Published December 06. 2012 11:00AM Updated December 06. 2012 11:04AM
When I was in college at Baylor University, most of the entertainment brought to campus was clearly booked by someone who had no idea what Young Weasels wanted to see or hear. Granted, it’s a Baptist college, so I wasn’t expecting Black Sabbath, but …
One semester, though, I was completely jazzed — pun intended — that Two Generations of Brubeck performed on campus in Waco Hall.
The band featured Dave Brubeck and three of his precociously talented sons: Darius on keyboards, Chris on trombone and bass, and Danny on drums.
Though admittedly not familiar with a lot of Brubeck’s material other than “Take 5,” even a moron like the 20-Year-Old Rick knew the concert was a terrific opportunity to witness greatness.
And indeed, from seats very close to the stage, the music and virtuosity was everything anticipated and more. Here’s what I remember most:
After about an hour, the band took a break and retreated to their dressing rooms. As the minutes crept by and the intermission seemed to reach Uncomfortably Protracted territory, Dave Brubeck came back out onstage — the houselights still up — and approached the microphone. His apologetic grin and body language exuded goodwill and humor, and he explained that, somehow, one of his sons was locked in a dressing room and no one could get the door open.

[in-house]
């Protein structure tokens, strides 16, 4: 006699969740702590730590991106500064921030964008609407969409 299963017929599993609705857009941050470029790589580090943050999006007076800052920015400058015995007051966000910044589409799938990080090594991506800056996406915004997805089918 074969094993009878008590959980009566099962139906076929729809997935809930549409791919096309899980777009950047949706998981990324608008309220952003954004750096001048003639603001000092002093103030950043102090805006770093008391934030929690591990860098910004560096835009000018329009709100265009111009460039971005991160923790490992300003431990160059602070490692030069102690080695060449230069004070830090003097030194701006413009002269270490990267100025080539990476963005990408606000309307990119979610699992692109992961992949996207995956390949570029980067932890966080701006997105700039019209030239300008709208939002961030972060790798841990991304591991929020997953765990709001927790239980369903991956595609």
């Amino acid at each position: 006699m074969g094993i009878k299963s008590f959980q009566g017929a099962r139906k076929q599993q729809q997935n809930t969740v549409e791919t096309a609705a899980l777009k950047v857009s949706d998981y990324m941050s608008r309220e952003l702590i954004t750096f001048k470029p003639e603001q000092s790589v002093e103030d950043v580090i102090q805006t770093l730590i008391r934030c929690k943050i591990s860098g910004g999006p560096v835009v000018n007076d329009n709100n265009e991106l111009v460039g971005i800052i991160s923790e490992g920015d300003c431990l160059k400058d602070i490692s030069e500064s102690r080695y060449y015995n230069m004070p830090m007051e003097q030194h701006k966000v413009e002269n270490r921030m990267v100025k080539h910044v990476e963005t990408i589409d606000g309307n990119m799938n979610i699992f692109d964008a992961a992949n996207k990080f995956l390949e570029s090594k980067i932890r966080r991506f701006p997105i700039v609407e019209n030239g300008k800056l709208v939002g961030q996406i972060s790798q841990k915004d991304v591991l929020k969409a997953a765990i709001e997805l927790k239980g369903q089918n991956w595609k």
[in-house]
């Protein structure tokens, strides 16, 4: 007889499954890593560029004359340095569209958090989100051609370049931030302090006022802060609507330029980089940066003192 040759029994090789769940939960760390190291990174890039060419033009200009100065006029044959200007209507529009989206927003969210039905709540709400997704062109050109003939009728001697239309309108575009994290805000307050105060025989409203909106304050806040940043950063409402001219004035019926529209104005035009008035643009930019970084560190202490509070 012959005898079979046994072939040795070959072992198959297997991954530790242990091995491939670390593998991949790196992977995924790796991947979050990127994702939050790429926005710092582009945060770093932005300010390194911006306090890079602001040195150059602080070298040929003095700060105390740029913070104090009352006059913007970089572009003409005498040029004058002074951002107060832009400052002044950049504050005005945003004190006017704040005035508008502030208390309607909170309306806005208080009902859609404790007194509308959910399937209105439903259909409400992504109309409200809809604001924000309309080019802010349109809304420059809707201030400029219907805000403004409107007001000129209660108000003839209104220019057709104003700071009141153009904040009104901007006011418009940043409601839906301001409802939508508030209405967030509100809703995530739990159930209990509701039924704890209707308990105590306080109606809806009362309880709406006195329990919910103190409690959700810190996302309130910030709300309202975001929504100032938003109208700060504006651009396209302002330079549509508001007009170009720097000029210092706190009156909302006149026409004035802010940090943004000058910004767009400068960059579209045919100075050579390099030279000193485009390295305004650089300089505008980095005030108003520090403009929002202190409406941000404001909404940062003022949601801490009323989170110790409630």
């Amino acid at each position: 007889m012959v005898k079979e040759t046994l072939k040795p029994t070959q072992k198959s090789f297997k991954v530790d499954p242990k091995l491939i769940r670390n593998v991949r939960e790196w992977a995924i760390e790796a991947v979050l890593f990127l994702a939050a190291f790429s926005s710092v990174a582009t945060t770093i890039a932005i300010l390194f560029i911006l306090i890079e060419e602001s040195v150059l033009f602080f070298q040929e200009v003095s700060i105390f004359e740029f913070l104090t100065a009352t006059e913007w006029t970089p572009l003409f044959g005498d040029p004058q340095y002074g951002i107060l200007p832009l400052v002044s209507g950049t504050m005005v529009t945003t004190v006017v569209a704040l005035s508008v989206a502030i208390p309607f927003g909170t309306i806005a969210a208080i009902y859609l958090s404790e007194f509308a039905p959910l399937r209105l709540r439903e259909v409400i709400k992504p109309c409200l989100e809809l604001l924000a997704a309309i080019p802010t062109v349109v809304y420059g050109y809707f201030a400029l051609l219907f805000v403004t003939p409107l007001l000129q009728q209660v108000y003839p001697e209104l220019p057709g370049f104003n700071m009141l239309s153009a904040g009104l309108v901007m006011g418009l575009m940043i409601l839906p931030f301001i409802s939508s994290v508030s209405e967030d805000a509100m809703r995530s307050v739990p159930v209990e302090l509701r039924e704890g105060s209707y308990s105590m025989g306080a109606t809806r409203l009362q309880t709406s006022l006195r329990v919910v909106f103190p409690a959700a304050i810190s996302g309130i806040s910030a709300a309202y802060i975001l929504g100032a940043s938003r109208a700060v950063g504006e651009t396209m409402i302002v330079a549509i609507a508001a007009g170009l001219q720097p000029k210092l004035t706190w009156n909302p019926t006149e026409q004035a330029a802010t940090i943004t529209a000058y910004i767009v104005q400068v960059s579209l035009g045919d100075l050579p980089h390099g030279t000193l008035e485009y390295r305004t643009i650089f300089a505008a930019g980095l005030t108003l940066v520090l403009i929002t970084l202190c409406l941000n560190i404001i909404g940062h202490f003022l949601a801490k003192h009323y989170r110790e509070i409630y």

Custodial folks had been notified, Brubeck said, and hopefully the kiddo would be liberated at top speed and the performance could continue. Brubeck was very sorry for the delay, he said.
A voice called out from the audience: “Well, go ahead and just play something!”
A huge smile creased Brubeck’s face and he looked delighted. “That’s a great idea!” he exclaimed — and he sat down at the piano bench and. Absolutely. Ripped. It. Up.
I’ve no idea whether it was improv — looking back with a bit more knowledge, I’d say yeah, it probably was — but, wow, Brubeck just went pyrotechnic. Whatever he was playing built in exhilharating fashion, the aural equivalent of watching a rocket blast off from close range, and he just stinkin’ smoked it.
I actually felt sorry for the boys once they rejoined him onstage. There was no way to compete with Dad’s unplanned mini-set, although, of course, the rest of the show WAS very good.
I’m just really happy I was there that night when a one-man volcano called Dave Brubeck absolutely errupted in joyous abandon.
Rest In Peace.